Correction to This Article
An Oct. 30 article about the disclosure that Valerie Plame was a CIA operative gave an incorrect date for a burglary at Niger's embassy in Rome, when official letterhead stationery was stolen. The burglary occurred in 2001, not 1991. In some editions, the article gave conflicting dates for Vice President Cheney's trip to Norfolk. It was July 12, 2003, not June 12. Also, a reference to the vice president's principal deputy chief of staff should have identified him as Eric Edelman, not John Hannah.

A Leak, Then a Deluge

By Barton Gellman
Washington Post Staff Writer
Sunday, October 30, 2005

Air Force Two arrived in Norfolk on Saturday morning, July 12, 2003, with Vice President Cheney and his chief of staff aboard. They had come "to send forth a great American ship bearing a great American name," as Cheney said from the flag-draped flight deck of the aircraft carrier USS Ronald Reagan.

As Cheney returned to Washington with I. Lewis "Scooter" Libby, the two men spoke of the news on Iraq -- the most ambitious use of the war machine Reagan built two decades before. A troublesome critic was undermining a principal rationale for the war: the depiction of Baghdad, most urgently by Cheney, as a nuclear threat to the United States.

Defending the war became the animating priority aboard Air Force Two that day. According to his indictment on Friday, Libby "discussed with other officials aboard the plane" how he should respond to "pending media inquiries" about the critic, former ambassador Joseph C. Wilson IV. Apart from Libby, only press aide Catherine Martin is known to have accompanied Cheney on that flight.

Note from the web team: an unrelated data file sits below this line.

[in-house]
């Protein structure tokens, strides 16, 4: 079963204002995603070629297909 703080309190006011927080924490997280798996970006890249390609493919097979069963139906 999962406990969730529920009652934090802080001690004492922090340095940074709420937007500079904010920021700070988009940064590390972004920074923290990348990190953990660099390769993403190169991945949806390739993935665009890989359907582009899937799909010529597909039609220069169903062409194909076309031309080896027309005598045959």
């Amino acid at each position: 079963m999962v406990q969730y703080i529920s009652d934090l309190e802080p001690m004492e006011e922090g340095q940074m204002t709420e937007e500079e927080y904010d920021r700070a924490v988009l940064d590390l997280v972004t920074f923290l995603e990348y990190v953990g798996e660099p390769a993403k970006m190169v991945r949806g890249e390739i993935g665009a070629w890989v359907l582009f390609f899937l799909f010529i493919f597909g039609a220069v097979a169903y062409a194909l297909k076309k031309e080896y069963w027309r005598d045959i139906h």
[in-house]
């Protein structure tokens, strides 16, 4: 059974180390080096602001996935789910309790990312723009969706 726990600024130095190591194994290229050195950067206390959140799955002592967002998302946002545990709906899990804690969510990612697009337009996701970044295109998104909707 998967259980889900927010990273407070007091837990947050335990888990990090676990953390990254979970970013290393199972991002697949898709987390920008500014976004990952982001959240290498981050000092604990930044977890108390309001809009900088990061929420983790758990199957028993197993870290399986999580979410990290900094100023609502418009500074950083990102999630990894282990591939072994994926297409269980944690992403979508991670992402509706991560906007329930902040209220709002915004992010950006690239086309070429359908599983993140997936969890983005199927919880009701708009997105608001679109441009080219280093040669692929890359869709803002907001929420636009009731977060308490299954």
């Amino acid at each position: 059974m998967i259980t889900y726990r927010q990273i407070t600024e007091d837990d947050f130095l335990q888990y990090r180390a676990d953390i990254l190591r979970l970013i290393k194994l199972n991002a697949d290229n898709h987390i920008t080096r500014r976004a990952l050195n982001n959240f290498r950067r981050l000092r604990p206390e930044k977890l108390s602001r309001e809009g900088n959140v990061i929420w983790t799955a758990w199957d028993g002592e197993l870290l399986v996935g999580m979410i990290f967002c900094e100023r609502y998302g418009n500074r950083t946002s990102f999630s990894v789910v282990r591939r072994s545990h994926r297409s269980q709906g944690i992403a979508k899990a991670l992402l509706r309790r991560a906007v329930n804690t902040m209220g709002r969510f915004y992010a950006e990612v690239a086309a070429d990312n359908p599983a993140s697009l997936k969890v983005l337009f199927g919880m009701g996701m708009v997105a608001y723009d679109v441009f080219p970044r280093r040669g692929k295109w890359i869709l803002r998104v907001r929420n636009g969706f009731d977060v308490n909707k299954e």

The crimes alleged in Libby's indictment would come later. But the flight from Norfolk marked a transition in the four-month slide from politics as usual -- close combat in defense of the president's policies -- to what a special prosecutor described as perjury and obstruction of justice. Summer would give way to fall before Libby reached the point of no return, with his first alleged lies to the FBI. But he skirted the line soon after stepping off the aircraft.

That Saturday afternoon, the indictment states, is when Libby confirmed for Matthew Cooper of Time magazine and disclosed to Judith Miller of the New York Times the classified fact that Wilson's wife, who was known as Valerie Plame, "worked at the CIA." Just over two weeks earlier, after a previous conversation with Cheney, Libby had told Miller more tentatively that Plame "might work at a bureau of the CIA."

It may never be clear what drove Libby, the most cautious of Washington insiders, to take such risks, ostensibly to protect the administration. In a news conference Friday, Special Counsel Patrick J. Fitzgerald described the question as unanswerable so far. "If you're asking me what his motives were, I can't tell you; we haven't charged it," Fitzgerald said. The obstruction of his inquiry, he said, "prevents us from making the fine judgments we want to make."